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RE: renaming plants

I think "coleus" has become the common name.  When I need to, I will use
the correct scientific name, but when talking to other gardeners and lay
people, I generally just say coleus.  If I give away a cutting, I put
the correct name on the label.  The sedum issue is taking me a while to
get used to, but again I'm changing my labels.  I don't want to hear
about my favorite Leucanthum 'Becky'!!!  Just because Bluestone changed
it back, doesn't make it so !!!

We had about 8" of snow yesterday, so no school for me!  Yeah!  I spent
a lot of the day on the computer, but managed to take a walk on the
beach to take photos of the geese etc.  Also shoveled the walkway.  I
read that Long Island has an average snowfall of 30" annually!  The last
few winters have been pretty mild, but not this year!

As to perilla, some of the dark purple frilly coleus and basils look a
lot like perilla They are all in the same family- Lamiaceae), so I can
see the confusion. Perilla frutescens (Shiso) does get rather tall, 3',
and has whorls of minute flowers born in spikes. 

Long Island, NY
Zone 7
-----Original Message-----
From: owner-gardenchat@hort.net [mailto:owner-gardenchat@hort.net] On
Behalf Of ECPep@aol.com
Sent: Friday, February 07, 2003 11:56 PM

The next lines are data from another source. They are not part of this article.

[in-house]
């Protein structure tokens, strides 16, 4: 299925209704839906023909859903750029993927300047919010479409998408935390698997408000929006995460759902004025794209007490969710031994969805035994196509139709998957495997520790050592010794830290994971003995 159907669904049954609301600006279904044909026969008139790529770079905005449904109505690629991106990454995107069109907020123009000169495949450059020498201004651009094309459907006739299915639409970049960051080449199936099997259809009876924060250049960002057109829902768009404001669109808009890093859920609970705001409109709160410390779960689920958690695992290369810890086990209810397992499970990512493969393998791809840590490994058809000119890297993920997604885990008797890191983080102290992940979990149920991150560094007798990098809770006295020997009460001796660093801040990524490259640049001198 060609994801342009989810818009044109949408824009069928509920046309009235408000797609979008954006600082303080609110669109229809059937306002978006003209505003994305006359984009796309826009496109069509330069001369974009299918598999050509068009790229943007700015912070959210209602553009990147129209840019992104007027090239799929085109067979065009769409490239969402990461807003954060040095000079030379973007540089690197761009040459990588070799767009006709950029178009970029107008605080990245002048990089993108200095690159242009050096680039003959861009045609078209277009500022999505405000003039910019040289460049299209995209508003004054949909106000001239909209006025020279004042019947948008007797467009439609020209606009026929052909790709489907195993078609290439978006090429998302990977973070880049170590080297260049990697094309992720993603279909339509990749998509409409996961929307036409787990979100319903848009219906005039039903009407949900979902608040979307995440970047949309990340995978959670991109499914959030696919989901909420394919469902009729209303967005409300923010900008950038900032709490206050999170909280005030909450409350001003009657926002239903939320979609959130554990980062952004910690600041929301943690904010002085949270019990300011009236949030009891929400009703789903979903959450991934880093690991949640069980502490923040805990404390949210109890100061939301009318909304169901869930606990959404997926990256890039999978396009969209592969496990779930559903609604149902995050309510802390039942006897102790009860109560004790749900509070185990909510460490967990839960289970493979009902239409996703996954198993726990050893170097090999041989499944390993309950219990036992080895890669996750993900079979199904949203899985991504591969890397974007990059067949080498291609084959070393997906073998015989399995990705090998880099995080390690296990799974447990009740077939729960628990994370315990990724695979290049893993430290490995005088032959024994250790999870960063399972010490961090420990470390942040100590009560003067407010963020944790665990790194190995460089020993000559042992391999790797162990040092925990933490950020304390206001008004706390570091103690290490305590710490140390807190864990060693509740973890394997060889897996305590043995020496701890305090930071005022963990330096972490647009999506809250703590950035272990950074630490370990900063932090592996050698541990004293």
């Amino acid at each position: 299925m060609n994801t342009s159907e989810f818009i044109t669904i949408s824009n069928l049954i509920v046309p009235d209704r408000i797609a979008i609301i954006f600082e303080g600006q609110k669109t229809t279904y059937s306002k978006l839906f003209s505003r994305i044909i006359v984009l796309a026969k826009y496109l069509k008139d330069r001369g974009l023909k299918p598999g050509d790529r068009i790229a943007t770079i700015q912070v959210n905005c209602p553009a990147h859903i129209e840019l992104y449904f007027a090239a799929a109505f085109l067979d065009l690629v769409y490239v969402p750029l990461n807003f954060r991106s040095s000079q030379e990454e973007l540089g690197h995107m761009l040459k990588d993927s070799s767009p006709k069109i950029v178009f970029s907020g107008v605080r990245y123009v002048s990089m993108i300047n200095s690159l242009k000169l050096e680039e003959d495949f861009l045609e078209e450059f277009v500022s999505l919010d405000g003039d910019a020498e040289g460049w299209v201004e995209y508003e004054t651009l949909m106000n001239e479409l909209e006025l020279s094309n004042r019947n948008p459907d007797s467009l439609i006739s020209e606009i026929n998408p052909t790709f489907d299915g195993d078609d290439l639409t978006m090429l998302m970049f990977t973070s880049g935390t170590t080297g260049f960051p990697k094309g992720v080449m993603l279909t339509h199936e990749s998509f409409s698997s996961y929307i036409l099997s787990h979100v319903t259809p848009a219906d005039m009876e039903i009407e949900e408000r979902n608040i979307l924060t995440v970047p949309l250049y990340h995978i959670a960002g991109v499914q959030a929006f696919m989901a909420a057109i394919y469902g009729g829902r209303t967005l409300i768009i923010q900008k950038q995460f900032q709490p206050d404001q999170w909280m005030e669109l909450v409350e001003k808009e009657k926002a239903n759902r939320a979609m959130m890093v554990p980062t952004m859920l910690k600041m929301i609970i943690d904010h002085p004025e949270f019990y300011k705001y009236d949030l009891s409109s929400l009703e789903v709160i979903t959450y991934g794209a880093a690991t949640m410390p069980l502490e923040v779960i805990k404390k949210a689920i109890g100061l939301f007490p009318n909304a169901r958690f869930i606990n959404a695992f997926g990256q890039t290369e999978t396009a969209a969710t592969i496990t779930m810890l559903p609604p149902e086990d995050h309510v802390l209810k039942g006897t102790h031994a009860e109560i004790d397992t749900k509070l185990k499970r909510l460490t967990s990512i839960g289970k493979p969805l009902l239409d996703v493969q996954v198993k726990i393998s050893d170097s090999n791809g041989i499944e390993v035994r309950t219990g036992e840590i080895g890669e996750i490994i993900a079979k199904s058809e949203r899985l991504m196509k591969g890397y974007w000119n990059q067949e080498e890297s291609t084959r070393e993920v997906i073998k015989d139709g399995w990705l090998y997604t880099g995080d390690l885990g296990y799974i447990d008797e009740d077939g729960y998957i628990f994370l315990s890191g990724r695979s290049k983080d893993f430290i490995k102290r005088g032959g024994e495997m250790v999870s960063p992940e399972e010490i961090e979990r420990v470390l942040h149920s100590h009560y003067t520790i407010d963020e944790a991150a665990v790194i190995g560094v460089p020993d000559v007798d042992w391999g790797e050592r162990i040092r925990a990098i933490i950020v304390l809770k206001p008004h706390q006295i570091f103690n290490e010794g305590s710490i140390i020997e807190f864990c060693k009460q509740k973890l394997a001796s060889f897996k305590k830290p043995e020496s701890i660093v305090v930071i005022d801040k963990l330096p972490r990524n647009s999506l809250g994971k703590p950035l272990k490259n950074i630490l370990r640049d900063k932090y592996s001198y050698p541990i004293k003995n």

To: gardenchat@hort.net
Subject: Re: [CHAT] renaming plants

In a message dated 2/7/03 11:31:57 PM Eastern Standard Time, 
kmrsy@earthlink.net writes:

> I thought the Coleus to Solenostemon change occurred long b4 the
> Chrysanthemum obliteration.  

Kitty- Accepted in Europe but rarely seen here.  I don't think I have
purchased a Coleus labeled SS in a local nursery.  Maybe seen elsewhere
the country but sold in all catalogs as Coleus.  Coleus, common for a
years more or less and won't disappear easily.  I do agree with Latinate
but have ended comment on the subject.  Either folks agree or they don't

agree.  Sometimes you cannot sell a plant called Pelargonium when a
wants a geranium, a Hippeastrum when a buyer wants an Amaryllis so the
tries but is not perfect.  My husband's family operate a nursery and
outdoors with a customer on a busy day in spring, a Coleus is a Coleus.
gardeners as they gain experience learn Latinate form and as you go on
often find it a fascinating subject.  Though, not all will agree.

Claire Peplowski
NYS z4

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